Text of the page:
Neuromuscular electrical stimulation: no enhancement of recovery from maximal exercise

John K. Malone, Catherine Blake, Brian Caulfield

Research output: Contribution to journalArticle

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Abstract

Purpose: To investigate the use of neuromuscular electrical stimulation (NMES) during acute recovery between 2 bouts of maximal aerobic exercise. Methods: On 3 separate days, 19 trained male cyclists (28 ± 7 y, 76.4 ± 10.4 kg, power output at maximal aerobic power [pVo2max] 417 ± 44 W) performed a 3-min maximal cycling bout at 105% PVo2max before a 30-min randomly assigned recovery intervention of passive (PAS: resting), active (ACT: 30% PVo2max), or NMES (5 Hz, 4 pulses at 500 μs). Immediately afterward, a cycle bout at 95% PVo2max to exhaustion (TLIM) was performed. Heart rate (HR) and blood lactate (BLa) were recorded at designated time points. Data were analyzed using repeated-measures ANOVA with a Tukey honestly significantly different post hoc test. Statistical significance threshold was P < .05. Results: The TLIM was significantly shorter for NMES than for ACT (199.6 ± 69.4 s vs 250.7 ± 105.5 s: P = .016) but not PAS recovery (199.6 ± 69.4 s vs 216.4 ± 77.5 s: P = .157). The TLIM was not significantly different between ACT and PAS (250.7 ± 105.5 s vs 216.4 ± 77.5 s: P = .088). The decline in BLa was significantly greater during ACT than NMES and PAS recovery (P < .001), with no difference between NMES and PAS. In addition, HR was significantly higher during ACT than NMES and PAS recovery (P < .001), with no difference between NMES and PAS. Conclusions: NMES was less effective than ACT and comparable to PAS recovery when used between 2 bouts of maximal aerobic exercise in trained male cyclists.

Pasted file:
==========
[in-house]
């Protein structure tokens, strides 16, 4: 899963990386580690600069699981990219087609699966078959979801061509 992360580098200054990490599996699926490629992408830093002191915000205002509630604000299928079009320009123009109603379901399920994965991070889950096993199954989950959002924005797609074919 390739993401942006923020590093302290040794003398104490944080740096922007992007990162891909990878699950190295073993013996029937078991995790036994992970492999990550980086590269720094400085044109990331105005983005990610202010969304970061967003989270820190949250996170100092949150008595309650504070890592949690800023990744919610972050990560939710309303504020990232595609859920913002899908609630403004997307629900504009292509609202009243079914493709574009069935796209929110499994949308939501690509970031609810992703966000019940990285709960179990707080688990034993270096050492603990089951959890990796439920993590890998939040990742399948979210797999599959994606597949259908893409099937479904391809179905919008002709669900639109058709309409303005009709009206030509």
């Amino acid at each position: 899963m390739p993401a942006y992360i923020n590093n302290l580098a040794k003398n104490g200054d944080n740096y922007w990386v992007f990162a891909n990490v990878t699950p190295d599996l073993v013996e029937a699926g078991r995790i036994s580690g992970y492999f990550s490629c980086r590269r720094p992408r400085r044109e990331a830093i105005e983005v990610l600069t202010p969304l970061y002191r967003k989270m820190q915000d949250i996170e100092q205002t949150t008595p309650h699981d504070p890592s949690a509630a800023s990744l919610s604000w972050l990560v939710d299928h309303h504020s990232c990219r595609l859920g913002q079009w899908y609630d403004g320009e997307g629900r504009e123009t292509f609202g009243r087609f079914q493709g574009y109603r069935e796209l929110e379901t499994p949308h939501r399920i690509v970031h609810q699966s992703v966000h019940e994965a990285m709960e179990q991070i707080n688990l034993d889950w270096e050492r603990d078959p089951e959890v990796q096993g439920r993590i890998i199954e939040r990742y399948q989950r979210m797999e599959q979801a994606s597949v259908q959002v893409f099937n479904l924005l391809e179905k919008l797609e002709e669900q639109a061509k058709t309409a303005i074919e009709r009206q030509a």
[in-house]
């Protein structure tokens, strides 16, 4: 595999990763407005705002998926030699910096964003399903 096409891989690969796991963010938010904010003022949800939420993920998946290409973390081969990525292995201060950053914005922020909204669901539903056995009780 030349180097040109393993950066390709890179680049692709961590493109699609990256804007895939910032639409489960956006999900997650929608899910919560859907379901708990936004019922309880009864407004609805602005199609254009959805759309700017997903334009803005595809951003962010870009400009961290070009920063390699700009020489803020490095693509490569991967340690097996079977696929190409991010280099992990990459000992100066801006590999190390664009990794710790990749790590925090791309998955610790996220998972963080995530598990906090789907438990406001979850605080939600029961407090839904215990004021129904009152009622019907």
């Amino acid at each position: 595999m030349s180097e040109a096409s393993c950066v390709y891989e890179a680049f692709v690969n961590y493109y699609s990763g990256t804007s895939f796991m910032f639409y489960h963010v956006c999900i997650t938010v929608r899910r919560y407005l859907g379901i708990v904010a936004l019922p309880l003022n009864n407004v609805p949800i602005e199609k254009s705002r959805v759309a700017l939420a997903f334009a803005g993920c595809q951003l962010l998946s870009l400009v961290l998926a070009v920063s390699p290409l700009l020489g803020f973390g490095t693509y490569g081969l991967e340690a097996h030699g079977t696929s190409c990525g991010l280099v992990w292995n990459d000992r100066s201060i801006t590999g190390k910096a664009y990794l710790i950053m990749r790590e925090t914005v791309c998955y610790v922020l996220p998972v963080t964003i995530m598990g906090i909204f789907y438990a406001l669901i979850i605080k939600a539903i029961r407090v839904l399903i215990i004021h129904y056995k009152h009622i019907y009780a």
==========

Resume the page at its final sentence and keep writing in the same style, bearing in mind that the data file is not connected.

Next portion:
Original languageEnglish
Pages (from-to)791-797
Number of pages7
JournalInternational Journal of Sports Physiology and Performance
Volume9
Issue number5
DOIs
Publication statusPublished - Sep 2014
Externally publishedYes

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